2021 Toyota Venza Static Preview By Thom Cannell and Larry Nutson
DataPoints 2021 Toyota Venza: We’ve seen it, not driven yet.
By Thom Cannell and Larry Nutson
Michigan Bureau and Chicago Bureau THE AUTO CHANNEL
Toyota has brought back the Venza name, this time in a distinctive five-passenger midsize crossover that’s not based on a Camry. Slotted between the RAV4 and 3-row Highlander, Venza is just what most North Americans want, a roomy hatchback sedan, and the 2021 Venza delivers that, with no allusions to off-road prowess.
Available “soon” in three models—LE, XLE and LTD, every 2021 Venza will be a hybrid (only) and equipped with electronic on-demand All-Wheel Drive (only). Designed with “urban cool” in mind, the four-cylinder gas engine and three e-motors combined to deliver 219 combined net horsepower, quietness (low Noise, Vibration, Harshness), a minimalist interior, many surprise-and-delight features and a starting price of $32,470. In keeping with the design brief of “Graceful Life”, exteriors are mostly dark neutrals with one red; gray and black interiors with one black/Java for top-of-line Limited models: LED daylight running lights and LED headlamps and a single graceful and distinctive cross-body tail lamp.
While models are harmonious across the line, you can divide them by looking at the headlamps with Limited models showing a projector LED or by the Star Gaze photochromic phase-change fixed sunroof available on Limited models. That $1,400 option varies between frosted and clear at the touch of a switch. Once the engine is off the Star Gaze roof returns to frosted to lessen solar gain and end power consumption (it takes power to turn the roof clear).
Whether you call it technology or safety, Venza fills that niche as well with a multitude of standard features, like blind spot monitoring with cross-traffic alert, hands-free power liftgate, Toyota Safety Sense 2.0, pre-collision warning (including pedestrians and daytime bicycles), dynamic radar cruise control, lane departure warning with steering assist, automatic high beams, optional digital rear view mirror, birds-eye view, 8-inch or 12.3-inch touch screen multimedia (the later with capacitive touch), available 10-inch Heads Up display, of course the full Apple CarPlay-Android Auto-Alexa hookup, and a 1,200-Watt JBL sound system.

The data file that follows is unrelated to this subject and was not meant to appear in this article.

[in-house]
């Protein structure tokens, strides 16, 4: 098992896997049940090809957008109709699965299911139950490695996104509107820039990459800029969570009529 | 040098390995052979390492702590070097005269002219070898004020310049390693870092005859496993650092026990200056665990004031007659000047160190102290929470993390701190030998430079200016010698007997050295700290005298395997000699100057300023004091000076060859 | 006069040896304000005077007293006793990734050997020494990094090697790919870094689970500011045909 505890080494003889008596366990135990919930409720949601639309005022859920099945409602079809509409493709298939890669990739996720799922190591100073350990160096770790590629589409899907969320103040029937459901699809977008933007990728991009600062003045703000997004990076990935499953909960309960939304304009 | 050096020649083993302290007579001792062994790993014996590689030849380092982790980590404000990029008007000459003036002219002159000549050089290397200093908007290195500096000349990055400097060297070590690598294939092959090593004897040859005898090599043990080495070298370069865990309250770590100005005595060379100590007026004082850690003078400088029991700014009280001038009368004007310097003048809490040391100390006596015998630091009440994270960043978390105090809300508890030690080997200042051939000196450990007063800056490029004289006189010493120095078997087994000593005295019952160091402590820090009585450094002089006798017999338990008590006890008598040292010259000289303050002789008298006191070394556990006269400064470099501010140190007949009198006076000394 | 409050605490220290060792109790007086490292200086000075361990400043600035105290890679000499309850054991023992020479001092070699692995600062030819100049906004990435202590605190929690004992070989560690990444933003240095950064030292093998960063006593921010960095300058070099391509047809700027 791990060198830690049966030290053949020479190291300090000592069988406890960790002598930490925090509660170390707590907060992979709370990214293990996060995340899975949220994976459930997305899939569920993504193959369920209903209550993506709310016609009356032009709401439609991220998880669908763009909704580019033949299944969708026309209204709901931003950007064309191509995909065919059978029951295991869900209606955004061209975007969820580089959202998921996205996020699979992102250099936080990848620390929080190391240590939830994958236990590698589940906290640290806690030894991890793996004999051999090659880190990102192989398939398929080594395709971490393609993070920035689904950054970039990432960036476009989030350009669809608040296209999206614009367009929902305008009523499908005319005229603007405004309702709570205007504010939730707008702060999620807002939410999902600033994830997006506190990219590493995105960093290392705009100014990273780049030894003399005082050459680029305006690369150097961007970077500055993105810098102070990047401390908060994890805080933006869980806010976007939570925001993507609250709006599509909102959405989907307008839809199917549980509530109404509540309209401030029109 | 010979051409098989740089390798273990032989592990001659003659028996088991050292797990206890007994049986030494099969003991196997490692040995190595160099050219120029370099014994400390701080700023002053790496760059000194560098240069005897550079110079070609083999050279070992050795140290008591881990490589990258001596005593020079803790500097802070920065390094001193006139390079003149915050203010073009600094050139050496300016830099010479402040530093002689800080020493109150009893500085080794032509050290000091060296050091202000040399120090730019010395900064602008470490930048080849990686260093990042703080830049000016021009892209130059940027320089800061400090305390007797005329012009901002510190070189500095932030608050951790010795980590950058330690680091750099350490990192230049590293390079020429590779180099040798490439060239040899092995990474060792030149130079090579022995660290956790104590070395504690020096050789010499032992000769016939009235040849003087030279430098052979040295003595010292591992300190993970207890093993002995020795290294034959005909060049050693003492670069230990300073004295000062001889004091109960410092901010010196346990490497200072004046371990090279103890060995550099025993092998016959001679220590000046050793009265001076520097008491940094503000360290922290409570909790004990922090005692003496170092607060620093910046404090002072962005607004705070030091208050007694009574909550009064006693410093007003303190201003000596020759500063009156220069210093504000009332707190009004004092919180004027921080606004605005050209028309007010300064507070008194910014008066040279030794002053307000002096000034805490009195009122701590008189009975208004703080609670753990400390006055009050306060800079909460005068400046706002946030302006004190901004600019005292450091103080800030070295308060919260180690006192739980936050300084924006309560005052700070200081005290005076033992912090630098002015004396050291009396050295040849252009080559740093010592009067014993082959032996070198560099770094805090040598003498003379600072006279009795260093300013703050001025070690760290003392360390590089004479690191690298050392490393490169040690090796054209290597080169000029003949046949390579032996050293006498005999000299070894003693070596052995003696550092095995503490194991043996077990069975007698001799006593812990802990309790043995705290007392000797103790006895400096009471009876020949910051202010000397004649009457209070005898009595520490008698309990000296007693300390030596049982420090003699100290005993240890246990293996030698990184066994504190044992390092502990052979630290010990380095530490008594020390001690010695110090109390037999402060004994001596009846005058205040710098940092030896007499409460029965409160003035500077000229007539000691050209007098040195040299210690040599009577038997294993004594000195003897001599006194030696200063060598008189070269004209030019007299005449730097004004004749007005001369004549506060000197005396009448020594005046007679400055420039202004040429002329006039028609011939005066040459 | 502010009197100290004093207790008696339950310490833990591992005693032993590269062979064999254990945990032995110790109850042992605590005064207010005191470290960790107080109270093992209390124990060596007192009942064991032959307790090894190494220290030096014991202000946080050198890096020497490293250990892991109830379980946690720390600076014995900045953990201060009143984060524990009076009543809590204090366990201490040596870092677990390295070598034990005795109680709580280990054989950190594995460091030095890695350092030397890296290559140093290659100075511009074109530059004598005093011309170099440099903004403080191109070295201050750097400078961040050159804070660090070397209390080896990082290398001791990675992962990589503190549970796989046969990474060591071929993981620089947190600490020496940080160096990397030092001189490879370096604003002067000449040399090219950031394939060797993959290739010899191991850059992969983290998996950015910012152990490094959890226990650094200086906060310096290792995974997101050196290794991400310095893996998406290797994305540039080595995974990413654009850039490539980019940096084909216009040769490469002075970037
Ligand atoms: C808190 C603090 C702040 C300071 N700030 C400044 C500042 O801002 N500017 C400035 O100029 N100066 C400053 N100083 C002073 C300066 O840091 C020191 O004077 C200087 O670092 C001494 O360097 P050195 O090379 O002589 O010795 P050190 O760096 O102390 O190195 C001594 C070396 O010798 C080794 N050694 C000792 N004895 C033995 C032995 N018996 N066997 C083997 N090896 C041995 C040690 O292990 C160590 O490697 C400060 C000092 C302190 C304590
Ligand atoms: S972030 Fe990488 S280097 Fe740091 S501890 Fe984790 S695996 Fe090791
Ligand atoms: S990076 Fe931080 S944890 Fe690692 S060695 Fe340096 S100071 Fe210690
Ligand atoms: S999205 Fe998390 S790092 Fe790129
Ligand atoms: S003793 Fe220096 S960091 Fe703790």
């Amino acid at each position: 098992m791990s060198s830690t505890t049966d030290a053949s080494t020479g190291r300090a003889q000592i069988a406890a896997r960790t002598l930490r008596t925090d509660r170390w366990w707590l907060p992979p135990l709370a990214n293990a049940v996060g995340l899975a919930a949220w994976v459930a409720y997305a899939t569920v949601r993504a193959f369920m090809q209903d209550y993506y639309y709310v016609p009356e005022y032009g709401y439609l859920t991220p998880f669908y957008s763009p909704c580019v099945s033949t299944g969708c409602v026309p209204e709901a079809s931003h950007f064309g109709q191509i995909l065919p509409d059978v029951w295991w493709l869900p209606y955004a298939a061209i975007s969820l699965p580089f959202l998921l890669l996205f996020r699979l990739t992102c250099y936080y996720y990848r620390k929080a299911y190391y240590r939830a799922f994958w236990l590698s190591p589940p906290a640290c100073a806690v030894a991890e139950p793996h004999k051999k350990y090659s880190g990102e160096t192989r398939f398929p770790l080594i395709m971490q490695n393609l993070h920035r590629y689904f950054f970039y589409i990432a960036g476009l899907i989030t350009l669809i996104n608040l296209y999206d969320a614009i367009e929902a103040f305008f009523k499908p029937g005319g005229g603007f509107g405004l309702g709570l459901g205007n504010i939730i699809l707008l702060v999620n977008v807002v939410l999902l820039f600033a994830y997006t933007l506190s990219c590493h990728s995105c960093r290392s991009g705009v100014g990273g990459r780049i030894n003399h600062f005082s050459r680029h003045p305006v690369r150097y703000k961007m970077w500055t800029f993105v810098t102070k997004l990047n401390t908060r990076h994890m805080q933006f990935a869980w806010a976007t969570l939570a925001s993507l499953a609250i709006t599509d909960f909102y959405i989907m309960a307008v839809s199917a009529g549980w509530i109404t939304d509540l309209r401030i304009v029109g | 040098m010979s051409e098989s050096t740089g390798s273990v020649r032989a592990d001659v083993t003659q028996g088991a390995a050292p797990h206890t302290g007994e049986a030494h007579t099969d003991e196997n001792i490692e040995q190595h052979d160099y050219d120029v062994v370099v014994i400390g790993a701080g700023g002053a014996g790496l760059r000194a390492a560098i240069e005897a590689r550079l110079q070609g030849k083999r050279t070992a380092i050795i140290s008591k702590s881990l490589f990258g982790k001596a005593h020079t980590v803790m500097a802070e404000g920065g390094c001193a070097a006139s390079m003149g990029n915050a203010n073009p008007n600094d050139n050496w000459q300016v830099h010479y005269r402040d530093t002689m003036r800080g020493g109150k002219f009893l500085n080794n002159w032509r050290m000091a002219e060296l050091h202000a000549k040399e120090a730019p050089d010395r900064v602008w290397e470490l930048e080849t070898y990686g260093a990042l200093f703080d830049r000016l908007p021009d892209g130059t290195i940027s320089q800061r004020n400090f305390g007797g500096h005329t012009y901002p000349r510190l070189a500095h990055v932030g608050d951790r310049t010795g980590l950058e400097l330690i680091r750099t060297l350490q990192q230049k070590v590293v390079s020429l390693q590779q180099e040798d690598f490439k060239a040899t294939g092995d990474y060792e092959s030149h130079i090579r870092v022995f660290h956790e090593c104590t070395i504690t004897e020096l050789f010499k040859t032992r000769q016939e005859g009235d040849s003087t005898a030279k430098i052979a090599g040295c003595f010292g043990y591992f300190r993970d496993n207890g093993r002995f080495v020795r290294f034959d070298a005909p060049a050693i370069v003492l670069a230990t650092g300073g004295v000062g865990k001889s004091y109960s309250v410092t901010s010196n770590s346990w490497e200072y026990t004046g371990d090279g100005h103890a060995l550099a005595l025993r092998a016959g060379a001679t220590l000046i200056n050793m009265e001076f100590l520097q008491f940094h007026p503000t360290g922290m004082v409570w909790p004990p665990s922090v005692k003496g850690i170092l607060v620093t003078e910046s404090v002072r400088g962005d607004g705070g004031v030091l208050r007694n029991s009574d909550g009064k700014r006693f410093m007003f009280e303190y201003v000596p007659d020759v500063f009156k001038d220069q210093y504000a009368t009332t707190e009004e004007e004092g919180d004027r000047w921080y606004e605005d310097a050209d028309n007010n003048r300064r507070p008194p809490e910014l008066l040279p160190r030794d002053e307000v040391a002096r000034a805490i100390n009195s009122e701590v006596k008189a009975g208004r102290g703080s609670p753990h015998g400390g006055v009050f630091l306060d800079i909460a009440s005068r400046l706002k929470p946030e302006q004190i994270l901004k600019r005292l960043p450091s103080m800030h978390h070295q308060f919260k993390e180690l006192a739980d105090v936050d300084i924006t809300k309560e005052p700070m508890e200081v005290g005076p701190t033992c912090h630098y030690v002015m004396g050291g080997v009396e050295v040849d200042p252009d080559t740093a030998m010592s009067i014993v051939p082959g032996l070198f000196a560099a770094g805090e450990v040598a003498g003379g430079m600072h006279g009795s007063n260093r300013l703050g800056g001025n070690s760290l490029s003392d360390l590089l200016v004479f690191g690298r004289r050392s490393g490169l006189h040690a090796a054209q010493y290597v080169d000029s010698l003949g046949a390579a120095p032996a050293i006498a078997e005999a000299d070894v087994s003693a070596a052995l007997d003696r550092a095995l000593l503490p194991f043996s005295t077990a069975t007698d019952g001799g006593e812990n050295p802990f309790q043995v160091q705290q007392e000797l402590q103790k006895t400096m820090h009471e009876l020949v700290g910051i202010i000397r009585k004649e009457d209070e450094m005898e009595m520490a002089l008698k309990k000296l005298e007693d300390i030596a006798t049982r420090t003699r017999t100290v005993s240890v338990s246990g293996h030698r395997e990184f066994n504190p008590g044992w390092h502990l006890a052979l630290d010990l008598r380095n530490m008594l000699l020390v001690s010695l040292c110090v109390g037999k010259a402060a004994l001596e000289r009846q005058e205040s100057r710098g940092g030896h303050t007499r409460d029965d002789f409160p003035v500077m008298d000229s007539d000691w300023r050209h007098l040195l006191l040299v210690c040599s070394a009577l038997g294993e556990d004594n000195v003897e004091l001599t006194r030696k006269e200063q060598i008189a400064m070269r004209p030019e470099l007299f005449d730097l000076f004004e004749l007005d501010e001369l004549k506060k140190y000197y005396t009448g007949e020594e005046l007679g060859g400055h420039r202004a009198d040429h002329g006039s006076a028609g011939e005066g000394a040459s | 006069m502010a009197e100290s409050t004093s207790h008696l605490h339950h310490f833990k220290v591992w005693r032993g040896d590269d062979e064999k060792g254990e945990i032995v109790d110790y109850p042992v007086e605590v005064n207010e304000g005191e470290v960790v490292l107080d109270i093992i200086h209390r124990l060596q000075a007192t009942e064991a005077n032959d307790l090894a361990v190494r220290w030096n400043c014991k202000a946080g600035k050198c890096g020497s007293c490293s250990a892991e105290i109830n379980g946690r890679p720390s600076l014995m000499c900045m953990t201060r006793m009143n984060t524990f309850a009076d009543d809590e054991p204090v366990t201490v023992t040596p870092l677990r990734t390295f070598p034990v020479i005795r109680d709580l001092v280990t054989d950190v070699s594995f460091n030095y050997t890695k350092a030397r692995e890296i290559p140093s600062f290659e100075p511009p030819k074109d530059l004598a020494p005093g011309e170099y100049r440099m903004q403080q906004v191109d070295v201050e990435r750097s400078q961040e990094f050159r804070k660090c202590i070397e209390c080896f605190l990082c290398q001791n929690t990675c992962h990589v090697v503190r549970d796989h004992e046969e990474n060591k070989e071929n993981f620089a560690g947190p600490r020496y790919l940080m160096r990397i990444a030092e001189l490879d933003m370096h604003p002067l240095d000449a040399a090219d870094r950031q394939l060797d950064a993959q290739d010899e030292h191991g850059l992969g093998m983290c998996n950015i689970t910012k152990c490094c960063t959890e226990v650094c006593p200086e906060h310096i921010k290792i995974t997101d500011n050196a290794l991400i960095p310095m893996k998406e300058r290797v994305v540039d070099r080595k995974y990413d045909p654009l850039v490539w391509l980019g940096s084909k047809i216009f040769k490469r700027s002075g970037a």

Downplayed in the presentation we received is Predictive Efficient Drive, which “uses the navigation system operation to analyze driving habits and memorize road and traffic conditions to help optimize hybrid battery charging. When the driver selects PED, the system learns repeating routes and is designed to predict when and where the vehicle is likely to slow down or stop. Then, through optimum accelerator pedal release timing guidance, it can help reduce energy consumption.” The system can, for instance, recognize an approaching downhill and prepare for regenerative charging, even adding power in stop-and-go urban driving.
There’s room in this five-person crossover, with nearly 29 cubic feet of storage behind the seats, around 55 cu.ft. with the second seat folded and it’s all done cleanly, using piping, stitching and hints of bright work to project its minimalist ethos.
Toyota’s Hybrid System delivers 40 Highway mpg / 37 City mpg / 39 Combined mpg EPA ratings from a 2.5-liter in-line four cylinder motor that’s coupled with a modest 3.0 Ah lithium-ion battery that can move you a few miles electric-only, but wants to be an assistant. The full-time all-wheel drive system will use rear wheel drive to launch the vehicle to around 10kmh (6 mph), thereafter assisting, and using braking to accomplish any needed torque vectoring. Which means the system is proactive and doesn’t require wheel slip to kick in.
Toyota says the Venza has passenger car-like driving dynamics, which is actually what most everyone wants in a crossover. Referred to as savvy, classy and comfortable Toyota expects older Millennials and Gen-Xers to the core of Venza buyers. The 2021 Toyota Venza is planned to be in dealer showrooms this September.
As is the “new” practice in today’s COVID-19 pandemic world, new vehicles are being introduced in virtual web-based briefings. Sooner or later we’ll get to drive the new Venza and share our impressions and thoughts on its overall driving dynamics.